Foggia is the capital city of Foggia province which is a part of the Apulia region in South Western Italy.
The area around it is so well known for wheat production that it is called the granary of Italy. Even the name Foggia means a pit. This is because the city has pits for the storage of wheat.
According to modern history the settlement has its roots in the year 1000 CE. Over the centuries it has faced earth quakes and changes of regimes but has weathered all that to stay intact. In the 19th century Foggia got its railway station and the lifestyle of its people changed to farming of agricultural crops in place of sheep farming. In 1943 the British army liberated the city from Germans.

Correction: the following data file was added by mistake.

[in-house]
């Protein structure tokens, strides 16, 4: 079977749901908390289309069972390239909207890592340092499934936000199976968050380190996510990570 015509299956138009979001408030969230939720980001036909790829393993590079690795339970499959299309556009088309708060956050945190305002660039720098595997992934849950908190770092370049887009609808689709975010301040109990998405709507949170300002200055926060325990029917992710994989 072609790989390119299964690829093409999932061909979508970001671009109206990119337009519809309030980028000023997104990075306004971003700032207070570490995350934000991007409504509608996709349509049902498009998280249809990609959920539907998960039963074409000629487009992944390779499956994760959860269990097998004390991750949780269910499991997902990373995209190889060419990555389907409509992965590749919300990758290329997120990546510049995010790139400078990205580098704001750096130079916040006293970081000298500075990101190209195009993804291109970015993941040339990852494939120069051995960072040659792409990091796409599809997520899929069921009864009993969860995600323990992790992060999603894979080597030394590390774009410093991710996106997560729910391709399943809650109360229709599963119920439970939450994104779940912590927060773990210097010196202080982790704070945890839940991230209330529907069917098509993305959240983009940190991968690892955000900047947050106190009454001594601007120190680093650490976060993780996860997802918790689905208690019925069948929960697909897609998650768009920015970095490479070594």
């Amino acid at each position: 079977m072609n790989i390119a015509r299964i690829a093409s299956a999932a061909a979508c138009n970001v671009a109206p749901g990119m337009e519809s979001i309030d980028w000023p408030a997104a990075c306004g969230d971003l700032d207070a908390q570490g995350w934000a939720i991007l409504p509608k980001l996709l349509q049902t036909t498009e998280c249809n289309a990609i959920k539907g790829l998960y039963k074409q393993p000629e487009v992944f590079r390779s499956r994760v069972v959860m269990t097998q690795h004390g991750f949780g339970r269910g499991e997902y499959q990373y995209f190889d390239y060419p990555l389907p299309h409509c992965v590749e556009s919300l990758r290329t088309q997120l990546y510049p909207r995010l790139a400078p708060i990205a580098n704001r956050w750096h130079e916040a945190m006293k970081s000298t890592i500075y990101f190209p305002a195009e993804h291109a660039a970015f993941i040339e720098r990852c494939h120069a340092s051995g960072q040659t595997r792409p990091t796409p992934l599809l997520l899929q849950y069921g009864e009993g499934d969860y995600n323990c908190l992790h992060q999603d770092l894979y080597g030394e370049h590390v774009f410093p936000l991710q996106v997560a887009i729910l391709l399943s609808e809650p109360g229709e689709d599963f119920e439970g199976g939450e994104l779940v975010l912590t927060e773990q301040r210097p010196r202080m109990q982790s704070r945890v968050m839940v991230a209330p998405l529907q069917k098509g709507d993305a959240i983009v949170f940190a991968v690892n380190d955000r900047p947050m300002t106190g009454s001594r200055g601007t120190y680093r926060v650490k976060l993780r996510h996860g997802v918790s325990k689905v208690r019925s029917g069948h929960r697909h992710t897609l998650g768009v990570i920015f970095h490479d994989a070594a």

Due to destruction the city has faced as a result of both earthquakes and wars Foggia has been rebuilt many times and looks a modern city. However, remnants of its past glory are still there to be seen.
When you are in the city it is a good idea to visit the farmer’s market. Also, you have the option to visit the underground tombs which are unique structures built by the Romans.
The Cathedral of Santa Maria de Fovea could be seen once you are in this city and it is dedicated to the patron saint Madonna of the Seven Veils. Palazzo Dogana is another interesting structure that remains intact. There is also the Arch of Fredrick dedicated to Emperor Fredrick II.
This city is one of the favorite places of the Emperor.
There is a monument of the famous composer Umberto Menotti Maria Giordano which one must not miss. The piazza in which the monument is left has been repaired recently.
Church of Calvario and Palazzo Arpi are also two of the places coming from 17th century though they have been restored later.